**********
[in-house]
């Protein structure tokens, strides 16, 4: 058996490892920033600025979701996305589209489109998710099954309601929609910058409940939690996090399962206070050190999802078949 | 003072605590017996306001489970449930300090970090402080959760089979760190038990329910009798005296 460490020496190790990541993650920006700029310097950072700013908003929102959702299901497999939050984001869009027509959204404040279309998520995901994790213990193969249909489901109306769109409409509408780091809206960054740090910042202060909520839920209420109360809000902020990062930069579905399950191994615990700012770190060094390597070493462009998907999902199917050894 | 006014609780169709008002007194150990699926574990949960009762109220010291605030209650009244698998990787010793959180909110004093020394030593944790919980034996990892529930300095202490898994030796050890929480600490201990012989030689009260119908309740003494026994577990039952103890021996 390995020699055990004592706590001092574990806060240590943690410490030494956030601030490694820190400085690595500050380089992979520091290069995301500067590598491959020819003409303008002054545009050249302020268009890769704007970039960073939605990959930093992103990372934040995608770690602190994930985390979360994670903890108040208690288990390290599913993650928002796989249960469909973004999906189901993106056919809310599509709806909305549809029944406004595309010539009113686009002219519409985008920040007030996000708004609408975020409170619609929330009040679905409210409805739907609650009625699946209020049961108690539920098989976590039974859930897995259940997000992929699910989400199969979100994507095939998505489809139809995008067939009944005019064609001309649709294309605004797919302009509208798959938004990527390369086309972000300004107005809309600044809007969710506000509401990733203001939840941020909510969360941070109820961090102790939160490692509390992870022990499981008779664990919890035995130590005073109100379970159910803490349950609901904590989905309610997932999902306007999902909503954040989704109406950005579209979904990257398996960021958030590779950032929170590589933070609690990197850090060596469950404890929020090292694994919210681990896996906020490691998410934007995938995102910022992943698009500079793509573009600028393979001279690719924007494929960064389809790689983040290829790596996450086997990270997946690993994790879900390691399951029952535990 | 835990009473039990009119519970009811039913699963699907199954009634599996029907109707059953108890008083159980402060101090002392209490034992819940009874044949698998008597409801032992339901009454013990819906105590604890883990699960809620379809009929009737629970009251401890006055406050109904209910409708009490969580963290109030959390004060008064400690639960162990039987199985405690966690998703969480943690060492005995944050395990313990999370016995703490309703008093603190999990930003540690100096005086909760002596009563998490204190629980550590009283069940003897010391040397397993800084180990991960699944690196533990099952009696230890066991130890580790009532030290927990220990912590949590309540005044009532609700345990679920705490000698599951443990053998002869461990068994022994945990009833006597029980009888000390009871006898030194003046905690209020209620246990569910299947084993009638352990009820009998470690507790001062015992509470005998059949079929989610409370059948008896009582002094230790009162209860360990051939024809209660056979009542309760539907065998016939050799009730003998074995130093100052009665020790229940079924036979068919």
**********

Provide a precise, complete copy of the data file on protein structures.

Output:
[in-house]
């Protein structure tokens, strides 16, 4: 058996490892920033600025979701996305589209489109998710099954309601929609910058409940939690996090399962206070050190999802078949 | 003072605590017996306001489970449930300090970090402080959760089979760190038990329910009798005296 460490020496190790990541993650920006700029310097950072700013908003929102959702299901497999939050984001869009027509959204404040279309998520995901994790213990193969249909489901109306769109409409509408780091809206960054740090910042202060909520839920209420109360809000902020990062930069579905399950191994615990700012770190060094390597070493462009998907999902199917050894 | 006014609780169709008002007194150990699926574990949960009762109220010291605030209650009244698998990787010793959180909110004093020394030593944790919980034996990892529930300095202490898994030796050890929480600490201990012989030689009260119908309740003494026994577990039952103890021996 390995020699055990004592706590001092574990806060240590943690410490030494956030601030490694820190400085690595500050380089992979520091290069995301500067590598491959020819003409303008002054545009050249302020268009890769704007970039960073939605990959930093992103990372934040995608770690602190994930985390979360994670903890108040208690288990390290599913993650928002796989249960469909973004999906189901993106056919809310599509709806909305549809029944406004595309010539009113686009002219519409985008920040007030996000708004609408975020409170619609929330009040679905409210409805739907609650009625699946209020049961108690539920098989976590039974859930897995259940997000992929699910989400199969979100994507095939998505489809139809995008067939009944005019064609001309649709294309605004797919302009509208798959938004990527390369086309972000300004107005809309600044809007969710506000509401990733203001939840941020909510969360941070109820961090102790939160490692509390992870022990499981008779664990919890035995130590005073109100379970159910803490349950609901904590989905309610997932999902306007999902909503954040989704109406950005579209979904990257398996960021958030590779950032929170590589933070609690990197850090060596469950404890929020090292694994919210681990896996906020490691998410934007995938995102910022992943698009500079793509573009600028393979001279690719924007494929960064389809790689983040290829790596996450086997990270997946690993994790879900390691399951029952535990 | 835990009473039990009119519970009811039913699963699907199954009634599996029907109707059953108890008083159980402060101090002392209490034992819940009874044949698998008597409801032992339901009454013990819906105590604890883990699960809620379809009929009737629970009251401890006055406050109904209910409708009490969580963290109030959390004060008064400690639960162990039987199985405690966690998703969480943690060492005995944050395990313990999370016995703490309703008093603190999990930003540690100096005086909760002596009563998490204190629980550590009283069940003897010391040397397993800084180990991960699944690196533990099952009696230890066991130890580790009532030290927990220990912590949590309540005044009532609700345990679920705490000698599951443990053998002869461990068994022994945990009833006597029980009888000390009871006898030194003046905690209020209620246990569910299947084993009638352990009820009998470690507790001062015992509470005998059949079929989610409370059948008896009582002094230790009162209860360990051939024809209660056979009542309760539907065998016939050799009730003998074995130093100052009665020790229940079924036979068919």